PESACHIM 2-5 - Two weeks of study material have been dedicated by Mrs. Estanne Abraham Fawer to honor the sixth Yahrzeit of her father, Reb Mordechai ben Eliezer Zvi (Rebbi Morton Weiner) Z'L, who passed away 18 Teves 5760. May the merit of supporting and advancing Dafyomi study, which was so important to him, during the weeks of his Yahrzeit serve as an Iluy for his Neshamah.

QUESTION: Rebbi Akiva proves that the obligation to destroy Chametz applies before Pesach begins. The Torah commands us to burn the Chametz, and kindling a fire is forbidden on Yom Tov as an Av Melachah. It must be that the requirement to burn the Chametz takes effect before Pesach begins.
RABEINU CHANANEL asks that even if kindling a fire would not be an Av Melachah (for which one is Chayav Kares) but only an Isur Lav (a normal prohibition for which one is Chayav Malkus), one would still be forbidden to transgress the Torah's prohibition against kindling a fire in order to burn the Chametz on Yom Tov. Why, then, does Rebbi Akiva say that Bi'ur Chametz must be done before Pesach because kindling a fire is an Av Melachah which may not be done on Yom Tov? Even if kindling a fire is an Isur Lav, Bi'ur Chametz still must be done before Pesach, because one is not permitted to transgress an Isur Lav for the sake of Bi'ur Chametz.
Rabeinu Chananel answers that if kindling a fire would be an Isur Lav, then it would be permissible to kindle a fire on Yom Tov in order to burn the Chametz. This is because the requirement to burn Chametz is a Mitzvas Aseh, and a Mitzvas Aseh overrides an Isur Lav ("Aseh Docheh Lo Ta'aseh"). Rebbi Akiva's proof that Bi'ur Chametz must be done before Pesach is from the fact that kindling a fire on Yom Tov is an Av Melachah. Kindling a fire is prohibited by the Mitzvas Aseh of Shevisas Yom Tov and not merely by the Lo Ta'aseh, and therefore a Mitzvas Aseh cannot override the prohibition.
This answer is problematic. Even if kindling a fire on Yom Tov would be an Isur Lav, why would the principle of "Aseh Docheh Lo Ta'aseh" apply in this case? The Lav (lighting the fire) is transgressed long before the Mitzvas Aseh (destroying the Chametz) is fulfilled. One transgresses the prohibition against kindling a fire on Yom Tov when he kindles a fire of any size (Rambam, Hilchos Yom Tov 4:1), while he fulfills the Mitzvah of "Tashbisu" only when all of his Chametz has been destroyed. Consequently, he does not transgress the Lav at the same time that he performs the Aseh. In such a case, the principle of "Aseh Docheh Lo Ta'aseh" does not apply (Beitzah 8b).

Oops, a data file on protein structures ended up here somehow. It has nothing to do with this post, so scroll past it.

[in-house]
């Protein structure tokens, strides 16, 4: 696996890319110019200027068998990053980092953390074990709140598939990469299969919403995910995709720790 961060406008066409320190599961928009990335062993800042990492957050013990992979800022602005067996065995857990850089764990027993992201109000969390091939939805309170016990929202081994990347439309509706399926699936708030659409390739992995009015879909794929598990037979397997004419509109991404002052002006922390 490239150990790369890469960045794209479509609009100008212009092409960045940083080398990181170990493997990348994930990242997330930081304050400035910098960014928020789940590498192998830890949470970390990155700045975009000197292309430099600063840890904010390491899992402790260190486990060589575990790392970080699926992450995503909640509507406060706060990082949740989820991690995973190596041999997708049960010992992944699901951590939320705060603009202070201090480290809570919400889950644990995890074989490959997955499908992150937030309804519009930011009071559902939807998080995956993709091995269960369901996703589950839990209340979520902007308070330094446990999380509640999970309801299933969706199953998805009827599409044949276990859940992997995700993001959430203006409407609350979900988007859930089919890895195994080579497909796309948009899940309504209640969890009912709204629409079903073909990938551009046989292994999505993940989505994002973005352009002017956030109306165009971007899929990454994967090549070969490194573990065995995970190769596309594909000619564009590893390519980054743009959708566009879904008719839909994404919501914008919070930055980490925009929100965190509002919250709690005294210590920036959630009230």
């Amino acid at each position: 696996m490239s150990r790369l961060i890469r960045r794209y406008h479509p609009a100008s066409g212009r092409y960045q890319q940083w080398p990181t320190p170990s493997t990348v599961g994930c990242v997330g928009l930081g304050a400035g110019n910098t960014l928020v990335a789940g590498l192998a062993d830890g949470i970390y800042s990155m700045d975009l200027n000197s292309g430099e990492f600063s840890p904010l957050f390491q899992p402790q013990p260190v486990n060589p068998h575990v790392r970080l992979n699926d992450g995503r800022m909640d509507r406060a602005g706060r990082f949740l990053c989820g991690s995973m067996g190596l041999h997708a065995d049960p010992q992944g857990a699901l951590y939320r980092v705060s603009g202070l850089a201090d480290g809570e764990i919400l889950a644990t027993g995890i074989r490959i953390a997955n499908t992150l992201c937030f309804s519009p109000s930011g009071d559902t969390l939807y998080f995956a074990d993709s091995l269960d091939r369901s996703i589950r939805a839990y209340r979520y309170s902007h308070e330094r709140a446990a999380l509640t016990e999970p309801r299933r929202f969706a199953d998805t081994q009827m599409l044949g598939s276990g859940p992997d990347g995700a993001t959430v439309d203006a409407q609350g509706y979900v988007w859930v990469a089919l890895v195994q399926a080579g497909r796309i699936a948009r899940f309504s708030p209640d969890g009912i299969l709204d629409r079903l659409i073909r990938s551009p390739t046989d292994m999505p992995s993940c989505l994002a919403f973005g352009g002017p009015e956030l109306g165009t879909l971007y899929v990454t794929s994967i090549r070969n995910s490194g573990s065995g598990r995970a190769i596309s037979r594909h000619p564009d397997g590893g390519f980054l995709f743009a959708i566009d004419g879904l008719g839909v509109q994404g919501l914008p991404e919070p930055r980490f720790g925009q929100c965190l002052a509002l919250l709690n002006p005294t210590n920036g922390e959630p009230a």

ANSWER: HA'GA'ON RAV MEIR SHAPIRO zt'l (the Lubliner Rav, Rosh Yeshiva of Yeshivas Chochmei Lublin, and founder of the study of Dafyomi) answers that until all of the Chametz is burned, one is not Chayav for lighting a fire, even though he has not yet fulfilled the Mitzvah of Bi'ur Chametz. One is not Chayav for a Melachah which accomplishes no productive purpose ("Mekalkel"), and thus when he lit the fire for the sake of burning the Chametz, he accomplished no productive purpose. Only when the fire completely destroys the Chametz does the fire accomplish its purpose (see Tosfos to Shabbos 106a, DH Chutz). Since the fire accomplishes its purpose at the moment that the Mitzvah of Bi'ur Chametz is fulfilled, the Aseh overrides the Lo Ta'aseh.
(Rav Meir Shapiro proves that Rebbi Akiva does not agree with the view of Rebbi Shimon (Shabbos 106a) that one is Chayav for Mekalkel of Mav'ir and Chovel, even though one is not Chayav for an act of Mekalkel of any other Melachah. Since Rebbi Akiva maintains that one is exempt even for an act of Mekalkel of Mav'ir, he emphasizes that Mav'ir on Shabbos is an Av Melachah and is accompanied by an Aseh and Kares (and by an Aseh on Yom Tov) such that the Aseh of "Tashbisu" does not override it.) (OR L'ME'IR Siman 61)


QUESTION: The Gemara derives from the wording of Rebbi Akiva that "Hav'arah l'Chalek Yatzas" -- the Torah specifically mentions the Isur of kindling a flame on Shabbos in order to teach that just as one is Chayav (and is punished with Kares for an intentional transgression, and is required to bring a Korban Chatas for an unintentional transgression) when he performs a single Melachah of Hav'arah, when he performs any one of the 39 Melachos he is also Chayav (and he does not have to perform all 39 Melachos in order to be Chayav). Rebbi Akiva argues with Rebbi Yosi who says that "Hav'arah l'Lav Yatzas" -- the Torah specifically mentions the Isur of kindling because kindling is only a Lav and not a Chiyuv Kares.
How does the Gemara derive from Rebbi Akiva's words that he argues with Rebbi Yosi?
(a) RASHI explains that from the fact that Rebbi Akiva calls Hav'arah an "Av Melachah" and not an "Isur Lav," it is evident that he maintains that it is an Av Melachah for which one is Chayav Kares (or Chatas).